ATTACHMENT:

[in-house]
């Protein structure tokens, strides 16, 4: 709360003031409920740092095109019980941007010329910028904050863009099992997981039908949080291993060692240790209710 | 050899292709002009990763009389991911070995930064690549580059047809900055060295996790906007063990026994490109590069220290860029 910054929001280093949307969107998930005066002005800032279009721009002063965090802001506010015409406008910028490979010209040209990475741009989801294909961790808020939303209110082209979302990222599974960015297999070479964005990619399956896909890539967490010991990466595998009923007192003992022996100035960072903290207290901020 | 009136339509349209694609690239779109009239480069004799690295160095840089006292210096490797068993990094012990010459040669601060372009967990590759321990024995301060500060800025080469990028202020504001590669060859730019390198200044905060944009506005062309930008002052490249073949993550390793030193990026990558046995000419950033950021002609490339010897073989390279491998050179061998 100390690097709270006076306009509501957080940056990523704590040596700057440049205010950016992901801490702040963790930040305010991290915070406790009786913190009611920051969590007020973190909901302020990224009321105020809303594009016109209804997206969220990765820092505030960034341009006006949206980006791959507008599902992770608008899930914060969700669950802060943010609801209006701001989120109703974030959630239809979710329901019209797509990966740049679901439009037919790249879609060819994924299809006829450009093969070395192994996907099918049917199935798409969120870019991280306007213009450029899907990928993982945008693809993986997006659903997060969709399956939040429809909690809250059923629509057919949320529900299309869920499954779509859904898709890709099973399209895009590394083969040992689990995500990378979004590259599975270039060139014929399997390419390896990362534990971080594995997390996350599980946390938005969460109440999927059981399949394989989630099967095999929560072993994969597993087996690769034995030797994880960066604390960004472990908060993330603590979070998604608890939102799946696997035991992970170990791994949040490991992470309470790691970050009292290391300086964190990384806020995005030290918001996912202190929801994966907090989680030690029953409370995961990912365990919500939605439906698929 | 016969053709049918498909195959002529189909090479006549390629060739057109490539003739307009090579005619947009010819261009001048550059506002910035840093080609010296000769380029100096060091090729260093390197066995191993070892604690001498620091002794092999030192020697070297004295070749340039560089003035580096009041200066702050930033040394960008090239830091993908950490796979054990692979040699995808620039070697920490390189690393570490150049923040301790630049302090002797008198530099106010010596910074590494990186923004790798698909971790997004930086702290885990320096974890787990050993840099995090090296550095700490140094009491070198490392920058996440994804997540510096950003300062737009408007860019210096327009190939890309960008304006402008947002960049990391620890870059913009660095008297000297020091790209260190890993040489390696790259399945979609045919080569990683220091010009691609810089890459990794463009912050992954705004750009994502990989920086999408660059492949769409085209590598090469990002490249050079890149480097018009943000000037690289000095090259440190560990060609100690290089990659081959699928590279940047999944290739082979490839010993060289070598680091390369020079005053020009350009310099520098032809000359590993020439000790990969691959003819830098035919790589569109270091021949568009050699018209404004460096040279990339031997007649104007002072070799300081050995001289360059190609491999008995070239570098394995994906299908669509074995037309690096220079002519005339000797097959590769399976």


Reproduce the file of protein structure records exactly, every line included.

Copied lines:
[in-house]
């Protein structure tokens, strides 16, 4: 709360003031409920740092095109019980941007010329910028904050863009099992997981039908949080291993060692240790209710 | 050899292709002009990763009389991911070995930064690549580059047809900055060295996790906007063990026994490109590069220290860029 910054929001280093949307969107998930005066002005800032279009721009002063965090802001506010015409406008910028490979010209040209990475741009989801294909961790808020939303209110082209979302990222599974960015297999070479964005990619399956896909890539967490010991990466595998009923007192003992022996100035960072903290207290901020 | 009136339509349209694609690239779109009239480069004799690295160095840089006292210096490797068993990094012990010459040669601060372009967990590759321990024995301060500060800025080469990028202020504001590669060859730019390198200044905060944009506005062309930008002052490249073949993550390793030193990026990558046995000419950033950021002609490339010897073989390279491998050179061998 100390690097709270006076306009509501957080940056990523704590040596700057440049205010950016992901801490702040963790930040305010991290915070406790009786913190009611920051969590007020973190909901302020990224009321105020809303594009016109209804997206969220990765820092505030960034341009006006949206980006791959507008599902992770608008899930914060969700669950802060943010609801209006701001989120109703974030959630239809979710329901019209797509990966740049679901439009037919790249879609060819994924299809006829450009093969070395192994996907099918049917199935798409969120870019991280306007213009450029899907990928993982945008693809993986997006659903997060969709399956939040429809909690809250059923629509057919949320529900299309869920499954779509859904898709890709099973399209895009590394083969040992689990995500990378979004590259599975270039060139014929399997390419390896990362534990971080594995997390996350599980946390938005969460109440999927059981399949394989989630099967095999929560072993994969597993087996690769034995030797994880960066604390960004472990908060993330603590979070998604608890939102799946696997035991992970170990791994949040490991992470309470790691970050009292290391300086964190990384806020995005030290918001996912202190929801994966907090989680030690029953409370995961990912365990919500939605439906698929 | 016969053709049918498909195959002529189909090479006549390629060739057109490539003739307009090579005619947009010819261009001048550059506002910035840093080609010296000769380029100096060091090729260093390197066995191993070892604690001498620091002794092999030192020697070297004295070749340039560089003035580096009041200066702050930033040394960008090239830091993908950490796979054990692979040699995808620039070697920490390189690393570490150049923040301790630049302090002797008198530099106010010596910074590494990186923004790798698909971790997004930086702290885990320096974890787990050993840099995090090296550095700490140094009491070198490392920058996440994804997540510096950003300062737009408007860019210096327009190939890309960008304006402008947002960049990391620890870059913009660095008297000297020091790209260190890993040489390696790259399945979609045919080569990683220091010009691609810089890459990794463009912050992954705004750009994502990989920086999408660059492949769409085209590598090469990002490249050079890149480097018009943000000037690289000095090259440190560990060609100690290089990659081959699928590279940047999944290739082979490839010993060289070598680091390369020079005053020009350009310099520098032809000359590993020439000790990969691959003819830098035919790589569109270091021949568009050699018209404004460096040279990339031997007649104007002072070799300081050995001289360059190609491999008995070239570098394995994906299908669509074995037309690096220079002519005339000797097959590769399976």